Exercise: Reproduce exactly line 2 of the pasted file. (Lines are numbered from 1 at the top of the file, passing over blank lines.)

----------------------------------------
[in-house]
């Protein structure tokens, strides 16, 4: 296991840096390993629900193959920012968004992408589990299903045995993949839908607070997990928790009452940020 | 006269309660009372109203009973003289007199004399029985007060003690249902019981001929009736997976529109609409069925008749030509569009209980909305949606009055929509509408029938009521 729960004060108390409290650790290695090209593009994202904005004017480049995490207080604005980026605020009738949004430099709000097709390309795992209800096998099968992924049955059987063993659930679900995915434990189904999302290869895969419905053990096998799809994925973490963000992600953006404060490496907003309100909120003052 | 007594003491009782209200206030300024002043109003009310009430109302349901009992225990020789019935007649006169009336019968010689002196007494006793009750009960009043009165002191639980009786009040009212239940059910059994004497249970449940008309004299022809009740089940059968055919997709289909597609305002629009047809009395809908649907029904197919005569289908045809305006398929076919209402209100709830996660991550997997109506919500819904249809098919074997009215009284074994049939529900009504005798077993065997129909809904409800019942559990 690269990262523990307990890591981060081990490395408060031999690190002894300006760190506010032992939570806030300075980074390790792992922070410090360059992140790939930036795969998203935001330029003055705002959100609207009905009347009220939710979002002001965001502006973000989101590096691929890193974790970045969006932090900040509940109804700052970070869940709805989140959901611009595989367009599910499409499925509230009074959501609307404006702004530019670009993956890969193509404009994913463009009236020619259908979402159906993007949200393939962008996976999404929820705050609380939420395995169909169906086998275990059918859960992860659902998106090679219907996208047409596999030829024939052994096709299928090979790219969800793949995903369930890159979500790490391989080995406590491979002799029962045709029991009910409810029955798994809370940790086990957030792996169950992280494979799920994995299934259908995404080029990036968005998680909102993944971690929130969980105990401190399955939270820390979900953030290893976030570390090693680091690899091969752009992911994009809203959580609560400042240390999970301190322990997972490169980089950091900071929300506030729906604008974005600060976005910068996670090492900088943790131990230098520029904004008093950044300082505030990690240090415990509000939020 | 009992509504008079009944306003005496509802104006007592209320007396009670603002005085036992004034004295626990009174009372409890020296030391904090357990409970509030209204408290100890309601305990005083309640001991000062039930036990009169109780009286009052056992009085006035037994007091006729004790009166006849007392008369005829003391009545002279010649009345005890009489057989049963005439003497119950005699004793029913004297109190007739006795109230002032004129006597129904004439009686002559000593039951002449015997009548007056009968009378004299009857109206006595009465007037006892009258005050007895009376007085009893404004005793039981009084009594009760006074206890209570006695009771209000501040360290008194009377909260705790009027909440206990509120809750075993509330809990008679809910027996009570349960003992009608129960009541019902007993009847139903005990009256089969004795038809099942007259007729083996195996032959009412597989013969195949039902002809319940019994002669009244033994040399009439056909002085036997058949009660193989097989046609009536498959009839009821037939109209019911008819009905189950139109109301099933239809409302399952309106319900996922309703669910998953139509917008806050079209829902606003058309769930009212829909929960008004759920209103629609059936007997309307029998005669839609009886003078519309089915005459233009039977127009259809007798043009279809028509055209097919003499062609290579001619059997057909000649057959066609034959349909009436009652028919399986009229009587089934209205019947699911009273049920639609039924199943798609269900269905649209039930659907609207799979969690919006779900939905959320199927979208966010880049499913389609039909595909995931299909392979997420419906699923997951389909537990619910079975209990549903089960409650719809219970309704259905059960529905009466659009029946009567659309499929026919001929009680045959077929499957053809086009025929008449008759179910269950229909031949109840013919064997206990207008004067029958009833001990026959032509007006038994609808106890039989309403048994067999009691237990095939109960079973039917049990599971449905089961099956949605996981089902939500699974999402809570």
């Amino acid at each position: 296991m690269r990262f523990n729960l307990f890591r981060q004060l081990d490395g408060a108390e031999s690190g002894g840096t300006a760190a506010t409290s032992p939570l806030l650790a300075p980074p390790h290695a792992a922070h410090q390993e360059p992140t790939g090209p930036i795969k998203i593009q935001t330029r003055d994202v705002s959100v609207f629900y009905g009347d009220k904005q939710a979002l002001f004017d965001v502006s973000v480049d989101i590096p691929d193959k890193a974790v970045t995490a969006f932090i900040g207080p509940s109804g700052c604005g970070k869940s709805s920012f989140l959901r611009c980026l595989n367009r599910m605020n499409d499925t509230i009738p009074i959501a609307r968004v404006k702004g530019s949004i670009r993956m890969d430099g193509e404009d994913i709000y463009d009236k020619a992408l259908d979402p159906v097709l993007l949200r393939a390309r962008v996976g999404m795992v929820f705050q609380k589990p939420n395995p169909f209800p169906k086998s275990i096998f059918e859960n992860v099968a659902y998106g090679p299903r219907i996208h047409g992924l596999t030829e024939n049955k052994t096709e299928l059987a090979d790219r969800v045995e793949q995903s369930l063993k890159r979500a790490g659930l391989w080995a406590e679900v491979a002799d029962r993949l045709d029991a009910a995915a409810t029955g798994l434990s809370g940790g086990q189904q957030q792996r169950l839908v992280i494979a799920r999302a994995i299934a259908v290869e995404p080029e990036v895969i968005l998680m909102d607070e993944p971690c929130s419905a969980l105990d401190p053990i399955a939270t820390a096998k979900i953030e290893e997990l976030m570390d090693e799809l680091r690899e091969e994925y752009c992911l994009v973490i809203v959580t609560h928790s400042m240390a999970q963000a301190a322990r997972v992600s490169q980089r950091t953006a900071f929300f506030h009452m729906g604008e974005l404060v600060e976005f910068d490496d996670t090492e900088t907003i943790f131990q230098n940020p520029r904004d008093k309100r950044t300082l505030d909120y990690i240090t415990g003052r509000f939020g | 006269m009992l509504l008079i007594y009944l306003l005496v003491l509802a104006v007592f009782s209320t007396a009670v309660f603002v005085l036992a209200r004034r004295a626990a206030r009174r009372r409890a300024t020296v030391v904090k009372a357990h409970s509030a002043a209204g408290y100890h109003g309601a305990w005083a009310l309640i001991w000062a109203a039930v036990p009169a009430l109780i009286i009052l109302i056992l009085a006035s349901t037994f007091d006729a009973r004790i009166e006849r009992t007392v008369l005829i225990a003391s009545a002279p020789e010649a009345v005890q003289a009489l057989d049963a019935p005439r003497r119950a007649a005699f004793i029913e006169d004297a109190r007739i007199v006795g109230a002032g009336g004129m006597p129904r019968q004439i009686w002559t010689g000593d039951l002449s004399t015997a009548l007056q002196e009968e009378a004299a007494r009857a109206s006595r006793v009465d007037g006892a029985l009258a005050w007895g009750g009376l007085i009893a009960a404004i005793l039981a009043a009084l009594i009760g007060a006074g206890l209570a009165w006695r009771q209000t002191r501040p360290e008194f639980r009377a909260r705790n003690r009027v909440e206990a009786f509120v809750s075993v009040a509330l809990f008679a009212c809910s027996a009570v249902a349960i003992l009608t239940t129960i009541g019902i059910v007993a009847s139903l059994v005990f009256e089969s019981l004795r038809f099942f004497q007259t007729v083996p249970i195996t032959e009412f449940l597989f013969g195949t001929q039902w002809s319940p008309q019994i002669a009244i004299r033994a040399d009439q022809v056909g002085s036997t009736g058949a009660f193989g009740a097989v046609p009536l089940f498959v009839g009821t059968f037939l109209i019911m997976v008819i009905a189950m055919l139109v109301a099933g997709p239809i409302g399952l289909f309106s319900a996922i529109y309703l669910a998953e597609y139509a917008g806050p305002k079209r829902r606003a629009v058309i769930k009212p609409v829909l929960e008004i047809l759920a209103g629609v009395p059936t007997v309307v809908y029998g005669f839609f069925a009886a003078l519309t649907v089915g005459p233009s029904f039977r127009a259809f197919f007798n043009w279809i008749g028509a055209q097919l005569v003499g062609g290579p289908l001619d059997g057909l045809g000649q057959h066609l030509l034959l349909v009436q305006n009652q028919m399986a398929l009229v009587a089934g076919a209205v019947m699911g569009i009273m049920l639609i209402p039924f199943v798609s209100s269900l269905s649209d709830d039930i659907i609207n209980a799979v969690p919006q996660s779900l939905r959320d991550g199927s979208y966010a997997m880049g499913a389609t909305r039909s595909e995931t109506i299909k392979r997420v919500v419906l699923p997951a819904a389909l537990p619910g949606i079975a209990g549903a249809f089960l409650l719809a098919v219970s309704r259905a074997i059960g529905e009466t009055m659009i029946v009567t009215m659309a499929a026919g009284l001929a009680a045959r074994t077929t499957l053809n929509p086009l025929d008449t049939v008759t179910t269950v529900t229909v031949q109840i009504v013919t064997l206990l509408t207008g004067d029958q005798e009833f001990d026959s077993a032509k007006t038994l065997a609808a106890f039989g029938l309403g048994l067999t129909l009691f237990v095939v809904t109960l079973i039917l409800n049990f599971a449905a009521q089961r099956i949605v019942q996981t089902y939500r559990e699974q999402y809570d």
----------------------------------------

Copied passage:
């Protein structure tokens, strides 16, 4: 296991840096390993629900193959920012968004992408589990299903045995993949839908607070997990928790009452940020 | 006269309660009372109203009973003289007199004399029985007060003690249902019981001929009736997976529109609409069925008749030509569009209980909305949606009055929509509408029938009521 729960004060108390409290650790290695090209593009994202904005004017480049995490207080604005980026605020009738949004430099709000097709390309795992209800096998099968992924049955059987063993659930679900995915434990189904999302290869895969419905053990096998799809994925973490963000992600953006404060490496907003309100909120003052 | 007594003491009782209200206030300024002043109003009310009430109302349901009992225990020789019935007649006169009336019968010689002196007494006793009750009960009043009165002191639980009786009040009212239940059910059994004497249970449940008309004299022809009740089940059968055919997709289909597609305002629009047809009395809908649907029904197919005569289908045809305006398929076919209402209100709830996660991550997997109506919500819904249809098919074997009215009284074994049939529900009504005798077993065997129909809904409800019942559990 690269990262523990307990890591981060081990490395408060031999690190002894300006760190506010032992939570806030300075980074390790792992922070410090360059992140790939930036795969998203935001330029003055705002959100609207009905009347009220939710979002002001965001502006973000989101590096691929890193974790970045969006932090900040509940109804700052970070869940709805989140959901611009595989367009599910499409499925509230009074959501609307404006702004530019670009993956890969193509404009994913463009009236020619259908979402159906993007949200393939962008996976999404929820705050609380939420395995169909169906086998275990059918859960992860659902998106090679219907996208047409596999030829024939052994096709299928090979790219969800793949995903369930890159979500790490391989080995406590491979002799029962045709029991009910409810029955798994809370940790086990957030792996169950992280494979799920994995299934259908995404080029990036968005998680909102993944971690929130969980105990401190399955939270820390979900953030290893976030570390090693680091690899091969752009992911994009809203959580609560400042240390999970301190322990997972490169980089950091900071929300506030729906604008974005600060976005910068996670090492900088943790131990230098520029904004008093950044300082505030990690240090415990509000939020 | 009992509504008079009944306003005496509802104006007592209320007396009670603002005085036992004034004295626990009174009372409890020296030391904090357990409970509030209204408290100890309601305990005083309640001991000062039930036990009169109780009286009052056992009085006035037994007091006729004790009166006849007392008369005829003391009545002279010649009345005890009489057989049963005439003497119950005699004793029913004297109190007739006795109230002032004129006597129904004439009686002559000593039951002449015997009548007056009968009378004299009857109206006595009465007037006892009258005050007895009376007085009893404004005793039981009084009594009760006074206890209570006695009771209000501040360290008194009377909260705790009027909440206990509120809750075993509330809990008679809910027996009570349960003992009608129960009541019902007993009847139903005990009256089969004795038809099942007259007729083996195996032959009412597989013969195949039902002809319940019994002669009244033994040399009439056909002085036997058949009660193989097989046609009536498959009839009821037939109209019911008819009905189950139109109301099933239809409302399952309106319900996922309703669910998953139509917008806050079209829902606003058309769930009212829909929960008004759920209103629609059936007997309307029998005669839609009886003078519309089915005459233009039977127009259809007798043009279809028509055209097919003499062609290579001619059997057909000649057959066609034959349909009436009652028919399986009229009587089934209205019947699911009273049920639609039924199943798609269900269905649209039930659907609207799979969690919006779900939905959320199927979208966010880049499913389609039909595909995931299909392979997420419906699923997951389909537990619910079975209990549903089960409650719809219970309704259905059960529905009466659009029946009567659309499929026919001929009680045959077929499957053809086009025929008449008759179910269950229909031949109840013919064997206990207008004067029958009833001990026959032509007006038994609808106890039989309403048994067999009691237990095939109960079973039917049990599971449905089961099956949605996981089902939500699974999402809570």